Wrapped Up In Lumpia
There’s a popular saying in the foodie world that everything tastes better deep fried, and who could argue with that when it comes to the drool-inducing allure of crispy fried chicken or the golden, crunchy goodness of french fries?
Lumpia also stands out as one of the most beloved fried foods, providing a most satisfying crunch to anyone biting into those hot, bronzed layers of pastry wrapper that segue into sumptuous sweet or savory fillings. In fact, I can distinctly remember the first time I ever tried banana lumpia as a kid: The taste bud-mystifying contrast of ultra-crisp shell and soft, caramelized, sweet-fruit interior is one my palate hasn’t been able to forget.
This classic Filipino pupu, which is an offshoot of the Chinese spring roll, can be found in abundance here in the Islands, and the following lumpia nibbles run the gamut from traditional to local-style, and everything delicious in between.
TAKE YOUR PICK
Seeing as the lumpia rolls we know and love come from the Philippines, it’s only natural to seek out an authentic bite of them at Hawaii’s haven for Filipino cuisine: Max’s of Manila. At both of the Hawaii branches — by the Costco Iwilei complex and in Waipahu Shopping Plaza — patrons may scrunch away on four types of divine lumpia.
For more familiar flavors, start with Lumpiang Shanghai ($8.75), presenting a quintessential mix of ground pork and vegetables inside the deep-fried dumplings. But what makes Max’s Lumpiang Shanghai special — besides the fact that they’re bite-sized, meaning every bite has maximum crunch — is the fact that they’re still made by hand in the traditional style, according to manager Elizabeth Joven. “Even the sauce is not an instant sweet-and-sour sauce; it’s something that we also cook here,” she adds.
To try some lumpia you don’t see every day, go for Lumpiang Ubod ($7.95 per order), served up fresh or fried. “Ubod is heart of palm, and this is actually a signature lumpia of Max’s,” explains Joven. The heart of palm is blended with veggies, pork, shrimp and crabmeat before it is formed into large-and-in-charge lumpia. And, if you choose the fresh wrapper, you’ll enjoy a nice, thick crepe-like blanket that’s made in house. To finish it all off, peanut sauce or vinegar garlic dip are perfect for dunking.
Last, but not least, Max’s also offers delectable Turon ($5.25) in the style of banana lumpia for dessert. “To give it a little twist, we added macapuno (coconut) and ube (purple yam) ice cream on the side,” shares Joven.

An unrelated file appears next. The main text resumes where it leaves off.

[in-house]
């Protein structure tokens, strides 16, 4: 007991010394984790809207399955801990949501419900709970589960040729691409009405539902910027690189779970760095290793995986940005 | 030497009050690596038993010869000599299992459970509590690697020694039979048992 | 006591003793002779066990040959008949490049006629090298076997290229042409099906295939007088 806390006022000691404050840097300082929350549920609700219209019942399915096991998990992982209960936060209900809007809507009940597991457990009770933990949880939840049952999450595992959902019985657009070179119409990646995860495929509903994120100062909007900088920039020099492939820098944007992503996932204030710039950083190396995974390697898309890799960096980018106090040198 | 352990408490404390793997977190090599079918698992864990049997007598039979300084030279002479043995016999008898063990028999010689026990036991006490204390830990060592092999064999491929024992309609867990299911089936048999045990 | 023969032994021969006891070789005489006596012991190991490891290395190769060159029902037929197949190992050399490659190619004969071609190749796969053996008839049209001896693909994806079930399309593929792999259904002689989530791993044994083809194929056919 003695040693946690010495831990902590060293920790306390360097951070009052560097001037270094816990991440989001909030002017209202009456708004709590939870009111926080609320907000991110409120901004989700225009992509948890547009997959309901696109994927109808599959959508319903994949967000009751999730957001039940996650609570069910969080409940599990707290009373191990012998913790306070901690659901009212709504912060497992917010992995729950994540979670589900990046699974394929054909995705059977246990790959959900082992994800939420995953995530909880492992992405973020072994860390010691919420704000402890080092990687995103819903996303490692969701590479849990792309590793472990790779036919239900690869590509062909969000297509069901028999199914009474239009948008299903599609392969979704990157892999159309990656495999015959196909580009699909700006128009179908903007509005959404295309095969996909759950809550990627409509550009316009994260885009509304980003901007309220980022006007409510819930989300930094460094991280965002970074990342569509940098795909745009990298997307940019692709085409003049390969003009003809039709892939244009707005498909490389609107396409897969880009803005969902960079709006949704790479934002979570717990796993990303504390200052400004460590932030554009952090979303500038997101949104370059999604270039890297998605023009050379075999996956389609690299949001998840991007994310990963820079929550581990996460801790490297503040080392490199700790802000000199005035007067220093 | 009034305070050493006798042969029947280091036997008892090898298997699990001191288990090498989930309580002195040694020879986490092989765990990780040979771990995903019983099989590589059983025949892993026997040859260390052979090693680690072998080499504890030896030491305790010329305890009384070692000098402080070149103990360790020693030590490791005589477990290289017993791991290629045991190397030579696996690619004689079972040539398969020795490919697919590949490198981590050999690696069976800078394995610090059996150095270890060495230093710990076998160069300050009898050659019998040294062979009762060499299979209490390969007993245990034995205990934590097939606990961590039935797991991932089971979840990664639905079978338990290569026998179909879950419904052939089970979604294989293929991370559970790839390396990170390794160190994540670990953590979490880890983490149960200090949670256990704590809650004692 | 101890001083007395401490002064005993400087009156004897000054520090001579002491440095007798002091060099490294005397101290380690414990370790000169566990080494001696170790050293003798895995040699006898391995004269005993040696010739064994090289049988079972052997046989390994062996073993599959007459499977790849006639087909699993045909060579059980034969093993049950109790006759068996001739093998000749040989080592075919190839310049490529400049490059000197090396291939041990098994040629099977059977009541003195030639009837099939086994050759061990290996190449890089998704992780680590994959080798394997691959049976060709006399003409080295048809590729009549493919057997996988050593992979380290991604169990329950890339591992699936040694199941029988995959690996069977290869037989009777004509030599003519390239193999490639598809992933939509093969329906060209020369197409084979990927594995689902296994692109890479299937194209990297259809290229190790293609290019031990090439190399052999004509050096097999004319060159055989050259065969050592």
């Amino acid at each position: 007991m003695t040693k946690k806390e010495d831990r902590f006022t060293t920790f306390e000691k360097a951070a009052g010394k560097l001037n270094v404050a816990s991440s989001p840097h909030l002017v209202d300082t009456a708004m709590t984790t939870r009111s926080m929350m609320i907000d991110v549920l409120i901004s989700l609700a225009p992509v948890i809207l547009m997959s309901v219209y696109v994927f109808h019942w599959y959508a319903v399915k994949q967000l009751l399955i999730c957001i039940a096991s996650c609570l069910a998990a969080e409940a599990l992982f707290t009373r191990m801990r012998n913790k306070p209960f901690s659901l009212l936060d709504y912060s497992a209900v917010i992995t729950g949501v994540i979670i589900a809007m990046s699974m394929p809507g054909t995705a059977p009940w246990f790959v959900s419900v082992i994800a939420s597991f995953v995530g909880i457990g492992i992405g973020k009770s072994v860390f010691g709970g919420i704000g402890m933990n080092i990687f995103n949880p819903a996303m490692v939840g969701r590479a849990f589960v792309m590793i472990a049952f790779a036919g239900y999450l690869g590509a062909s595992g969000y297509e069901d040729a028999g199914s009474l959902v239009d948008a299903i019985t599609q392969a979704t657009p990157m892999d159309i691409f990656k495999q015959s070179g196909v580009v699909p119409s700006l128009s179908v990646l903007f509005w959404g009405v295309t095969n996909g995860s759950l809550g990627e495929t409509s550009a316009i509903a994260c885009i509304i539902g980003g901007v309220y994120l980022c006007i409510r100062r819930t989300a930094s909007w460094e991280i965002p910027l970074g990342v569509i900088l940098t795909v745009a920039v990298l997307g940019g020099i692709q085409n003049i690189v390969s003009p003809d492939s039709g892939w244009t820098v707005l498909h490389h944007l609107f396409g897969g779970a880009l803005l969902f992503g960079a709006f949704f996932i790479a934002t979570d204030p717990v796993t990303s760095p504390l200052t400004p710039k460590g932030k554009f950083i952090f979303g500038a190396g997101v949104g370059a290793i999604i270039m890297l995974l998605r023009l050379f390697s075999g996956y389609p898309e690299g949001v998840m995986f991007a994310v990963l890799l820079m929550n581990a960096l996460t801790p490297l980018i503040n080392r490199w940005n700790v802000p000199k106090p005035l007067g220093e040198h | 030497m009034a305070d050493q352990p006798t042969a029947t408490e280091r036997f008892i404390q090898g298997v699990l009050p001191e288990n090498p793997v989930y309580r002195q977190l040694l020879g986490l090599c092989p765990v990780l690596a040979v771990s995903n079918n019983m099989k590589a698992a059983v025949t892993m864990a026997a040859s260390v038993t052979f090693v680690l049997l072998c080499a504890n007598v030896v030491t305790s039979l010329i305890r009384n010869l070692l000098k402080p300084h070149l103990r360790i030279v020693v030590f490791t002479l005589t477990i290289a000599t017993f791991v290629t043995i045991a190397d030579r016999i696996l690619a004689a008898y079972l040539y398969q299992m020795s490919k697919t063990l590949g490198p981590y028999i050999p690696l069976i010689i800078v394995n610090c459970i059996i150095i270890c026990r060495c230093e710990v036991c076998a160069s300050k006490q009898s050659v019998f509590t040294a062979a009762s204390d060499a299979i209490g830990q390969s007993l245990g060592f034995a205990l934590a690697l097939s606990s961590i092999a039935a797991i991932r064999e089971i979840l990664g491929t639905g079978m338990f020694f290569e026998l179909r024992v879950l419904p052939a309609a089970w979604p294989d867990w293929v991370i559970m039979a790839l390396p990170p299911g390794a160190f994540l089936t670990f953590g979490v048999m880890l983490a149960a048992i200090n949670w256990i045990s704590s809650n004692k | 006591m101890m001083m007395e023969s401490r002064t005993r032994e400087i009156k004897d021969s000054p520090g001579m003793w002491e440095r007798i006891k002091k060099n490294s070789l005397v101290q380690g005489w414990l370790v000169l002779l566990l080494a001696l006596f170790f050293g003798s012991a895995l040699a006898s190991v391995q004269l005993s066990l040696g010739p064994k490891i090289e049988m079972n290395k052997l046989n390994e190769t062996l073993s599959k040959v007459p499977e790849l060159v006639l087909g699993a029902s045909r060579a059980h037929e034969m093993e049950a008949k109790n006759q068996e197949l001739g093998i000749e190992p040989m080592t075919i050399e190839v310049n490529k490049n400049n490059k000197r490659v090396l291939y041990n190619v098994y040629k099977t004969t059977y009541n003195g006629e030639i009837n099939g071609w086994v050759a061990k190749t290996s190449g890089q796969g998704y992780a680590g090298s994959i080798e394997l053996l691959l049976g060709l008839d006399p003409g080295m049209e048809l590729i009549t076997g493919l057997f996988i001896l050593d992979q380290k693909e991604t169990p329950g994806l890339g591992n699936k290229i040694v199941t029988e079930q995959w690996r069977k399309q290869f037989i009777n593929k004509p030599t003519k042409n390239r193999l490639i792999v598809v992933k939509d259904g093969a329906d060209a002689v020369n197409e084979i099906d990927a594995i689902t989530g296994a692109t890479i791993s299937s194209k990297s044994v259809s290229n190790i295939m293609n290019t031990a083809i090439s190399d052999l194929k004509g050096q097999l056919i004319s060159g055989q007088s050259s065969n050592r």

All things lumpia aside, if you visit Max’s during the current Lenten season, Max’s will be highlighting a number of non-meat dishes, including tofu, seafood and vegetable options, for those refraining from eating meat.
Max’s of Manila
Costco Iwilei Complex (and in Waipahu)
801 Dillingham Blvd., Honolulu
FRIED TO PERFECTION
First-time diners at Shiro’s Saimin Haven always are excited to try the long-standing restaurant’s 60-plus types of saimin, filled with soul-soothing house-made wonton and noodles, as well as a slew of other mouthwatering ingredients. Those same customers are in for a treat, however, when they find out that Shiro’s extensive menu doesn’t only apply to its iconic soups.
The Waimalu Shopping Center mainstay also dishes out a wide range of local favorites shining with Korean, Hawaiian and Filipino flavors, just to name a few. Additionally, the eatery offers catering — and if there’s one menu item sure to be a hit at any party or special occasion, it’s Shiro’s lumpia.
You can’t go wrong with the restaurant’s Kalua Pork and Cabbage Lumpia, presenting an island spin on the classic meat-and-vegetable recipe. These savory rolls get a nice kick from the accompanying chili-pepper vinegar as well. Shiro’s also offers Shanghai Lumpia fried up with a pork-and-vegetable filling and served with sweet chili sauce.
What gives these lumpia selections that scrumptious flavor and homemade appeal is the fact that they’re prepared fresh in-house.
“They are popular, and they’ve been gaining in popularity more recently,” adds general manager Bryce Fujimoto.
Shiro’s customizable lumpia catering orders are priced at $1.50 per piece, and if you’re dining in at the restaurant, look out for these tasty treasures on the special’s board, where they pop up every once in a while.
And let’s not forget that any meal at Shiro’s is best when ended on a sweet note with Banana Lumpia ($1.25 apiece). Though the dessert also is a special, Fujimoto says the kitchen tries to have it available as much as possible.
Shiro’s Saimin Haven
Waimalu Shopping Center
98-020 Kamehameha Hwy., Aiea
Restaurant and catering: 488-8824